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Cocaine detected in Britain's drinking water

London - While it’s not clear if a bloke can cop a buzz drinking Britain’s recycled, purified water, cocaine in its metabolized form was discovered in the country's drinking water during a scientific analysis reported on Sunday.

Scientists from the Drinking Water Inspectorate looking for pharmaceutical compounds in the country’s drinking water discovered traces of cocaine in public water supplies, despite it being treated and purified, according to reports.

Benzoylecginine, metabolized cocaine, was detected by scientists in multiple samples of drinking water; the compound is the same one used to flag users in drug tests.

No doubt equally troubling to Brits, caffeine, commonly found in coffee, was runner-up in chemical agents discovered in their recycled water. While caffeine is an ingredient of ibuprofen, a common pain reliever, some speculate coffee, the favored pick-me-up drink of Americans, is being consumed in quantities competitive with tea. Drinking Tea, Colonial tea party notwithstanding, is a bit of a national pastime in Britain.

Another interesting find was a chemical compound used to treat epilepsy. It remains somewhat of a mystery why such a chemical agent would show up in the tests. Although other compounds were found, none gauged at dangerous levels in water supplies.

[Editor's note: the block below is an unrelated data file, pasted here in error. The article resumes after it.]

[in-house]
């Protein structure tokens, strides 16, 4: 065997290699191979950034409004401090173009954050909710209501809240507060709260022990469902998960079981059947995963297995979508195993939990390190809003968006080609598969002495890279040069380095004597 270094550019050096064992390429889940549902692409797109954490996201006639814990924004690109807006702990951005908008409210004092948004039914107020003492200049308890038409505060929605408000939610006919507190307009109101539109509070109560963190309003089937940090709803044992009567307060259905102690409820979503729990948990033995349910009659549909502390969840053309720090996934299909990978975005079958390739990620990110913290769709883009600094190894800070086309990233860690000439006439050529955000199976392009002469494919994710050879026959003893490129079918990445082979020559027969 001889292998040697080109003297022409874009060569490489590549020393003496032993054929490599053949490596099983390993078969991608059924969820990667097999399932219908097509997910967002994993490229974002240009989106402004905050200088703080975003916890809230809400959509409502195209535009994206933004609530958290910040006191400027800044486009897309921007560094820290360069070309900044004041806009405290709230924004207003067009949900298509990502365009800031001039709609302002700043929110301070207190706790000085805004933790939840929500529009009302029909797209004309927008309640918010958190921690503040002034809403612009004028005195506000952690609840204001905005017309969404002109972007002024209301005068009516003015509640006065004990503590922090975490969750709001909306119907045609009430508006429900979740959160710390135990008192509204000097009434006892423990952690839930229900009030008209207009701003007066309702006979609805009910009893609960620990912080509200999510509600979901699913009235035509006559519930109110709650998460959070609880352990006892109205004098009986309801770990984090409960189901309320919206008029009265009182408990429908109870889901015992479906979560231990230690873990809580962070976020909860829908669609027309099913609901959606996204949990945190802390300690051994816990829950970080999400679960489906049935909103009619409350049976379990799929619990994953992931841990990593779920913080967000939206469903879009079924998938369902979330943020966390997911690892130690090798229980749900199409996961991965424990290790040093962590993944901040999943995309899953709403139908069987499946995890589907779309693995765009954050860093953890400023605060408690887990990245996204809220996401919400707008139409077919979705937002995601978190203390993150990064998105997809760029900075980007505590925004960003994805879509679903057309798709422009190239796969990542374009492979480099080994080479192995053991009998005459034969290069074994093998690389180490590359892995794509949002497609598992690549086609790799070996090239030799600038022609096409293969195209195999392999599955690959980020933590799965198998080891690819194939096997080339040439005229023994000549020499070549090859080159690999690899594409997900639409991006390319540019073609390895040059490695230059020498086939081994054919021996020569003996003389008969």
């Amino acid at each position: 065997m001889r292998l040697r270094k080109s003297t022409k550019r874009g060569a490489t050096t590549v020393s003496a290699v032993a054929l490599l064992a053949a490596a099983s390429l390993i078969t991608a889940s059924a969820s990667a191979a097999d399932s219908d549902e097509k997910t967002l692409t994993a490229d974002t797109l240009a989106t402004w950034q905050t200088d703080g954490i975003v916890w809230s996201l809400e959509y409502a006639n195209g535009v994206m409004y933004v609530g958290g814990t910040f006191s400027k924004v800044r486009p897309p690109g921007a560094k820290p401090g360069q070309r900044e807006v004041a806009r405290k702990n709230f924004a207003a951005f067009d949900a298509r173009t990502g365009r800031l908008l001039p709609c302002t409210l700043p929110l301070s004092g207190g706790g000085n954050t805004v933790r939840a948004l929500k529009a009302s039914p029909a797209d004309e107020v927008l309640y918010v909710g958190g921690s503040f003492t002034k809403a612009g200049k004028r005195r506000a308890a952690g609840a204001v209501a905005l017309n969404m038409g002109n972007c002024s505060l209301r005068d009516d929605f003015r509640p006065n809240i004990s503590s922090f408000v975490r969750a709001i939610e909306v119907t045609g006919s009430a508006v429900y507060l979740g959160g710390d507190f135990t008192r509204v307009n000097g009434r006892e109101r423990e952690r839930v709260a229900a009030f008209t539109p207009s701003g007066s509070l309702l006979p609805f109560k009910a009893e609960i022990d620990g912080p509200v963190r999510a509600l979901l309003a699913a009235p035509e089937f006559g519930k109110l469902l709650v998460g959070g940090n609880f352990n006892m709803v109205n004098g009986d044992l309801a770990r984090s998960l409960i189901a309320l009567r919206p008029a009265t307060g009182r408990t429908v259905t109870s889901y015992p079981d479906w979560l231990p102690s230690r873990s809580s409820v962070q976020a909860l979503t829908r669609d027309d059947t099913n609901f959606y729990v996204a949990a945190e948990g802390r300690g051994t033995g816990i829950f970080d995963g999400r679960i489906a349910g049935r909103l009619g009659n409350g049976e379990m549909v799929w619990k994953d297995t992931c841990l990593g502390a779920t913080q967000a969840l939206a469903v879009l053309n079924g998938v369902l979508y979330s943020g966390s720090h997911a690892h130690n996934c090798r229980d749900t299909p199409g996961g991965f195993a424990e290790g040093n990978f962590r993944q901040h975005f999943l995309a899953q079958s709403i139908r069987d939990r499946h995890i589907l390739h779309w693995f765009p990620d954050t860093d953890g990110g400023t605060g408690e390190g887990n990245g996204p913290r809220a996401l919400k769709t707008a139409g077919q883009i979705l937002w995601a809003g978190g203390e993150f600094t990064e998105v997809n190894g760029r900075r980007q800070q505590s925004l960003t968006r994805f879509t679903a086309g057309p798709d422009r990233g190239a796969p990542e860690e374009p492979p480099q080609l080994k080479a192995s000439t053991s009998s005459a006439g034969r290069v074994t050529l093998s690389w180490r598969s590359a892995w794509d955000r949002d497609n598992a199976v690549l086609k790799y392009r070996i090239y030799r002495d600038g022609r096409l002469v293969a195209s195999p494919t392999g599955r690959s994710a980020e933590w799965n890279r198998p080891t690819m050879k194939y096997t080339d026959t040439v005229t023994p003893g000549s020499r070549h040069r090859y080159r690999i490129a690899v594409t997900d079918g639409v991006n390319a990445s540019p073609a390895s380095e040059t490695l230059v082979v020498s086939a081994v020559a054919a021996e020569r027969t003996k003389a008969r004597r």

Cocaine use has greatly increased in the UK which has driven the cost down. “[Britain has] the near highest level of cocaine use in Western Europe,” Steve Rolles, senior policy analyst at Transform Drug Policy Foundation, told The Sunday Times. “It has also been getting cheaper and cheaper at the same time as its use has been going up.”

Nearly 700,000 people aged 16 to 59 are estimated to take cocaine every year in Britain, according to the Independent.

While pharmaceutical compounds consistent with prescription drugs were found in a comprehensive 2008 analysis of drinking water supplies in the U.S., no traces of cocaine were discovered, according to a scientific journal report.